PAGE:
Delivering the customer service promise … or not!

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I’m on a customer service kick again having just wasted the best part of a day battling with O2’s customer support.

In the Czech Republic Telefonica O2 recently acquired the once state-owned Czech Telecom and their mobile counterpart Eurotel and with them what was probably the worst customer service in the developed world.  Somehow the arrogance of public ownership had combined with a Communist appreciation of what customer service is all about, absolutely no consumer insights and zero training to create a customer service resource that had infinite flexibility to be able NOT to deliver whatever you needed.  Yes, I am sure they actually went out of their way to make life impossible!

Luckily the boys at Telefonica have risen to the challenge and in a reasonably short period have begun to respond to  current needs, anticipate future ones and even create processes for resolving them.

My problem was that as a self-confessed media junkie (integration was invented just for me) I travel the world with my lap-top set up to deliver English language TV, movies, news etc. wherever I may be.  I’m not usually at my Prague base for long periods of time but this month I appear to have outstayed my welcome (at least with Telefonica/O2) by downloading more than they think I should have (Maybe something to do with watching the entire first series of Lost!?).  The result being that I received a hefty slap on the wrist in the form of a download speed restriction that reduced my bandwidth from 4mb to 88kbps – very friendly!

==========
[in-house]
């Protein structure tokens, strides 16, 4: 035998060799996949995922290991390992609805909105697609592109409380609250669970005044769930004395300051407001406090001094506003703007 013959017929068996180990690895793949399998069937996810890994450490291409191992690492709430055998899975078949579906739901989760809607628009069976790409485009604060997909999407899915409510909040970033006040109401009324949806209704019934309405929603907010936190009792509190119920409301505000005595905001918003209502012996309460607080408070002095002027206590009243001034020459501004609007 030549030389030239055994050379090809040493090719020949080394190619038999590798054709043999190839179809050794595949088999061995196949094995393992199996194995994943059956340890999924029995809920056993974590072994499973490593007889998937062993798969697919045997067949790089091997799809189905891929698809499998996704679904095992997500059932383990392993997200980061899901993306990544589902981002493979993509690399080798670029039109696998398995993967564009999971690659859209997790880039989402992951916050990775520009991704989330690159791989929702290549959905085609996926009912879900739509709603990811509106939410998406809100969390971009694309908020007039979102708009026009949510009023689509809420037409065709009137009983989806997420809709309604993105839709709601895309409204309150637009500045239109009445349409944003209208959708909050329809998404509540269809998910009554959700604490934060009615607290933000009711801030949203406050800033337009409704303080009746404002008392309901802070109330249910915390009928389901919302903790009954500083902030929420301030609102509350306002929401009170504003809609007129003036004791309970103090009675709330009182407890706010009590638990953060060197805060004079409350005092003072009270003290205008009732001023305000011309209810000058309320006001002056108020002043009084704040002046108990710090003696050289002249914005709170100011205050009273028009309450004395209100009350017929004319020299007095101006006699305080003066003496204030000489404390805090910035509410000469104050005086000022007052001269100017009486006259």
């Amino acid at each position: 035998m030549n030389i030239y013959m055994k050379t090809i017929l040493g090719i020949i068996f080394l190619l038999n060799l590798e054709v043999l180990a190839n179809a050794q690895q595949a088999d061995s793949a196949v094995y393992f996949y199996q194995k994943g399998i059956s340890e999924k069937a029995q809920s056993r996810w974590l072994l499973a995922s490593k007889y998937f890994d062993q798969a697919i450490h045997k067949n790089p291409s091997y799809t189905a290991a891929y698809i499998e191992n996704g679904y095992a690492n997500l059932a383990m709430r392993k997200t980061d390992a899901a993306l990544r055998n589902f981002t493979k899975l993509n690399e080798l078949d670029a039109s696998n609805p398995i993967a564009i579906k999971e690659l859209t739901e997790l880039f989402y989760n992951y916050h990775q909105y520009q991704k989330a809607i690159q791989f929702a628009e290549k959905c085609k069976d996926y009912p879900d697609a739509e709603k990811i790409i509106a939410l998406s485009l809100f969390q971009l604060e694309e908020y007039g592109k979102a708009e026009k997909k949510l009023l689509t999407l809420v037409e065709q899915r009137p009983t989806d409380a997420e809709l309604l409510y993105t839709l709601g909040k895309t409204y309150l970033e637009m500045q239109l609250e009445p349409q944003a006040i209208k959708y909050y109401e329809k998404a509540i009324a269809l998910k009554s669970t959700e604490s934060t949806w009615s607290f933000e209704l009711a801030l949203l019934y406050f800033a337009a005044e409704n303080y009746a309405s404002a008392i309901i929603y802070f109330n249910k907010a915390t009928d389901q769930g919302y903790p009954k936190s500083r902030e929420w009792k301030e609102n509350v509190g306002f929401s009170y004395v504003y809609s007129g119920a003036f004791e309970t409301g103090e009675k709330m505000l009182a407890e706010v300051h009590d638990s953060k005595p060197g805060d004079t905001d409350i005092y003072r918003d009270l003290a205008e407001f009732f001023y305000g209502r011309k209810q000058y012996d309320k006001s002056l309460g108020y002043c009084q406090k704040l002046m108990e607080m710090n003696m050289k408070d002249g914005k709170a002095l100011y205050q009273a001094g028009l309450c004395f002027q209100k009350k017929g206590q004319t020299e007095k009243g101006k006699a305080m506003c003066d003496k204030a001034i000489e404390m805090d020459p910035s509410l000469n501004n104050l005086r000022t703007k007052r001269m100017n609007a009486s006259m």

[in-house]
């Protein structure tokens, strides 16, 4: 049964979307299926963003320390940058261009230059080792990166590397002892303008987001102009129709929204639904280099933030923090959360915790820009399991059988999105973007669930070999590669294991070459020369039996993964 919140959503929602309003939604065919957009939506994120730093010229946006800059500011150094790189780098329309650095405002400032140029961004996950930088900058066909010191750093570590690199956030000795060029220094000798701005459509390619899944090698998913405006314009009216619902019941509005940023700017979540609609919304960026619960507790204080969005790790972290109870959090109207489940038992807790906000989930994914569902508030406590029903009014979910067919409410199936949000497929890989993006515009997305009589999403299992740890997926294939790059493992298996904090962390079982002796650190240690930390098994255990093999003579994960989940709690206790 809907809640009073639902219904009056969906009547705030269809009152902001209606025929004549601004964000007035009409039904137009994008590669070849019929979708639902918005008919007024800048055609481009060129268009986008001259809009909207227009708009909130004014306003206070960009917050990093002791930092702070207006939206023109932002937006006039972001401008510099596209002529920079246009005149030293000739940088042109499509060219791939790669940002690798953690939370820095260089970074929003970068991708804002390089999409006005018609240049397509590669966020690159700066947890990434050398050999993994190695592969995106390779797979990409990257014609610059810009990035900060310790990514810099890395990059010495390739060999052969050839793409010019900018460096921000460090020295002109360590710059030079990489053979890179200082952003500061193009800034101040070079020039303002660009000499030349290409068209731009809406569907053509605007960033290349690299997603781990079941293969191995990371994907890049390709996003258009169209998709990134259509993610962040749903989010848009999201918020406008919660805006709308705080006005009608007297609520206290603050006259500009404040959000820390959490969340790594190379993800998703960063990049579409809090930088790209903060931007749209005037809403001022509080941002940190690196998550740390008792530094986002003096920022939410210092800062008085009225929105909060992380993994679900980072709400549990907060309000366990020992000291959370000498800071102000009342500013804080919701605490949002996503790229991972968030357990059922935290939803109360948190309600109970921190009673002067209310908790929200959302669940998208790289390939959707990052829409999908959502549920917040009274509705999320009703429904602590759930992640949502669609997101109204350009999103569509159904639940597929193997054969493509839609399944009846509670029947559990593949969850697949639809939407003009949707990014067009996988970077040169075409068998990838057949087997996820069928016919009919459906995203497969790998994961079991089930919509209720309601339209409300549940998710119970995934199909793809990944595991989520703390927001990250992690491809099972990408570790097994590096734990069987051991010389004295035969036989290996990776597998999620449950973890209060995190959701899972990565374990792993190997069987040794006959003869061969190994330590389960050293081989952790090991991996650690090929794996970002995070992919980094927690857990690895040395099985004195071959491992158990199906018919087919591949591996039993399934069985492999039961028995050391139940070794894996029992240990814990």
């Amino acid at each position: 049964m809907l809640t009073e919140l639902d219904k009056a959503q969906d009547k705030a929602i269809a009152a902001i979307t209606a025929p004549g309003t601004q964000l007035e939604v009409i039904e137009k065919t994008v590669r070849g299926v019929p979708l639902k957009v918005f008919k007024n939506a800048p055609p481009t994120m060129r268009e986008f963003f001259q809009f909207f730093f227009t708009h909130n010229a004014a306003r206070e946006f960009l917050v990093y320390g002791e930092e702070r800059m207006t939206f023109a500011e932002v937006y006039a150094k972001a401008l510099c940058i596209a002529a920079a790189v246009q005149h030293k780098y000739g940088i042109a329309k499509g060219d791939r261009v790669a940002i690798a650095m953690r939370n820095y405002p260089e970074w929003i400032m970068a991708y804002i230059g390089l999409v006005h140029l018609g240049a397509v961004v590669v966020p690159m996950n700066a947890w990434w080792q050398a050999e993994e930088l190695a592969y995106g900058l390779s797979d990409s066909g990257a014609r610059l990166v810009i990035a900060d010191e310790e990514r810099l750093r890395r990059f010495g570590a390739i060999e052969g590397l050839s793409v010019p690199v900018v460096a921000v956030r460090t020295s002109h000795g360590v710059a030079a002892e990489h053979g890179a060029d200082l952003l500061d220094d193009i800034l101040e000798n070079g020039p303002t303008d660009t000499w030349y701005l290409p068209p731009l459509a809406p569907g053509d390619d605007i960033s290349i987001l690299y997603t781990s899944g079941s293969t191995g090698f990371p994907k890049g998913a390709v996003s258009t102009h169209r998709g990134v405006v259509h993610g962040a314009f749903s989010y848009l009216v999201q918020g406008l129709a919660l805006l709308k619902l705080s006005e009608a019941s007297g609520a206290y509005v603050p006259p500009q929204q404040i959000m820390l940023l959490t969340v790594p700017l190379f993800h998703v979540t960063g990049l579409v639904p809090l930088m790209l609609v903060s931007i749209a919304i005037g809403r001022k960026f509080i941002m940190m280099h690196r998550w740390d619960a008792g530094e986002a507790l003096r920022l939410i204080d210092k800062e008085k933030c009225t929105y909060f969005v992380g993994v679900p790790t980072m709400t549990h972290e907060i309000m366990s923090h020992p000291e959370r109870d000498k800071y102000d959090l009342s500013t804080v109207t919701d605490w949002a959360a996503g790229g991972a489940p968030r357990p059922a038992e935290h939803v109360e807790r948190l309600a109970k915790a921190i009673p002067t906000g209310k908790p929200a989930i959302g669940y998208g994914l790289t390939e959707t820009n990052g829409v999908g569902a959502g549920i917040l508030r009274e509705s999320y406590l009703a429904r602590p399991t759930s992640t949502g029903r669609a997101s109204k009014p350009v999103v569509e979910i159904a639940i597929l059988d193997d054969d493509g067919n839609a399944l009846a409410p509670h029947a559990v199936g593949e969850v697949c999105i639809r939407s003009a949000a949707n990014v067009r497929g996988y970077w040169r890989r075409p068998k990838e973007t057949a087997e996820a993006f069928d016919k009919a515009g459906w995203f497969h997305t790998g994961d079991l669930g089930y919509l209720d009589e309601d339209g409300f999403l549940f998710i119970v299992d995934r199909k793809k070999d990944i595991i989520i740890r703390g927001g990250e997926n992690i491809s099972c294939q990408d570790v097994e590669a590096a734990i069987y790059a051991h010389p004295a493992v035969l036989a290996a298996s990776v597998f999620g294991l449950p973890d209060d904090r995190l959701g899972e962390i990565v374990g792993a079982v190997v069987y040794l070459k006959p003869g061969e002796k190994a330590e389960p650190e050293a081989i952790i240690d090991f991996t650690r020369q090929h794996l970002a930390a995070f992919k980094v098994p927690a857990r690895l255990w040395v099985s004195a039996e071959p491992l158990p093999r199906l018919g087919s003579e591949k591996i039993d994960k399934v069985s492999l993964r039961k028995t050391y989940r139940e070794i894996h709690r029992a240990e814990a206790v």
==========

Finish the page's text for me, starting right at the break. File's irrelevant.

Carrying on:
Now, I could launch into one of my pet subjects here with a piece entitled “When is unlimited download not unlimited?” and turn this whole thing around into a case for revealing the “fair user policy” that some ISPs adopt for the miss-sell that it represents – to my mind if you buy unlimited download you should get unlimited download and anything short of that should be considered breach of contract.  However, I’m determined to keep to the point here, which is … why having gone to all the trouble of training and devising programmes for the resolution of customer issues anybody – and Telefonica are not alone here – should hand it over to web site developers to completely bugger up.

Why, when everyone seems to be talking about and nodding to the suggestion that you should never be more than a couple of clicks away from satisfaction on any web site, do so many organisations that I believe genuinely understand customers and want to solve their problems, have web sites with customer support that you need GPS and a native guide to find your way around? (My old English teacher would love that sentence/paragraph!)

All I wanted to do was buy a quid’s worth of extra bandwidth to see me through the week and it took four phone calls and more time on the O2 web site that I would care to recall (or add-up the cost of).  The reasons for this were firstly that this service is not available via the telephone customer service, only on line.  Secondly, web site navigation was unending, but my biggest issue is that, for some reason that I can’t fathom, Telefonica O2 insist on giving things cute names that you are supposed to instinctively relate.